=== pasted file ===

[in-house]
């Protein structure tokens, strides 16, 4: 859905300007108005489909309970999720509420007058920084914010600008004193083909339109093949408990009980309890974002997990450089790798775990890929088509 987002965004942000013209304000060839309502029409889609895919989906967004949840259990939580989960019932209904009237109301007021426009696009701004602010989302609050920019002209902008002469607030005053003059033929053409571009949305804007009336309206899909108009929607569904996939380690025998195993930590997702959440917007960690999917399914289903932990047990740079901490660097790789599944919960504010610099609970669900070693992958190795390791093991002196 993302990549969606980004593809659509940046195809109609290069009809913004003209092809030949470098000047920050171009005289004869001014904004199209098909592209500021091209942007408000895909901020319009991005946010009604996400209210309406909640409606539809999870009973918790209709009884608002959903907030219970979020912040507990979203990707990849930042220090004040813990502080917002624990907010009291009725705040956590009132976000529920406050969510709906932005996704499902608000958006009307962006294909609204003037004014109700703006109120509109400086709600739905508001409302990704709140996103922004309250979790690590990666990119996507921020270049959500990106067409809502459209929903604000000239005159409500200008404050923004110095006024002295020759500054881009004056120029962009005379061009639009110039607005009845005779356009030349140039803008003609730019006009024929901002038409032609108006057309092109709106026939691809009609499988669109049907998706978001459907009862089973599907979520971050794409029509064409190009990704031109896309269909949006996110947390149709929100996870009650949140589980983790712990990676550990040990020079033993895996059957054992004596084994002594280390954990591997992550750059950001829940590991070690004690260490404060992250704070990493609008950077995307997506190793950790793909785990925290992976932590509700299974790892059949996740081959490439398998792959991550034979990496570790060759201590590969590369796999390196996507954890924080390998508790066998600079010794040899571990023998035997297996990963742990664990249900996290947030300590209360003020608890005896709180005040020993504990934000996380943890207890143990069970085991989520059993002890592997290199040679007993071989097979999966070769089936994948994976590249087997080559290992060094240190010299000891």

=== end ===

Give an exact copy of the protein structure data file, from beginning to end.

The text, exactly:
[in-house]
């Protein structure tokens, strides 16, 4: 859905300007108005489909309970999720509420007058920084914010600008004193083909339109093949408990009980309890974002997990450089790798775990890929088509 987002965004942000013209304000060839309502029409889609895919989906967004949840259990939580989960019932209904009237109301007021426009696009701004602010989302609050920019002209902008002469607030005053003059033929053409571009949305804007009336309206899909108009929607569904996939380690025998195993930590997702959440917007960690999917399914289903932990047990740079901490660097790789599944919960504010610099609970669900070693992958190795390791093991002196 993302990549969606980004593809659509940046195809109609290069009809913004003209092809030949470098000047920050171009005289004869001014904004199209098909592209500021091209942007408000895909901020319009991005946010009604996400209210309406909640409606539809999870009973918790209709009884608002959903907030219970979020912040507990979203990707990849930042220090004040813990502080917002624990907010009291009725705040956590009132976000529920406050969510709906932005996704499902608000958006009307962006294909609204003037004014109700703006109120509109400086709600739905508001409302990704709140996103922004309250979790690590990666990119996507921020270049959500990106067409809502459209929903604000000239005159409500200008404050923004110095006024002295020759500054881009004056120029962009005379061009639009110039607005009845005779356009030349140039803008003609730019006009024929901002038409032609108006057309092109709106026939691809009609499988669109049907998706978001459907009862089973599907979520971050794409029509064409190009990704031109896309269909949006996110947390149709929100996870009650949140589980983790712990990676550990040990020079033993895996059957054992004596084994002594280390954990591997992550750059950001829940590991070690004690260490404060992250704070990493609008950077995307997506190793950790793909785990925290992976932590509700299974790892059949996740081959490439398998792959991550034979990496570790060759201590590969590369796999390196996507954890924080390998508790066998600079010794040899571990023998035997297996990963742990664990249900996290947030300590209360003020608890005896709180005040020993504990934000996380943890207890143990069970085991989520059993002890592997290199040679007993071989097979999966070769089936994948994976590249087997080559290992060094240190010299000891």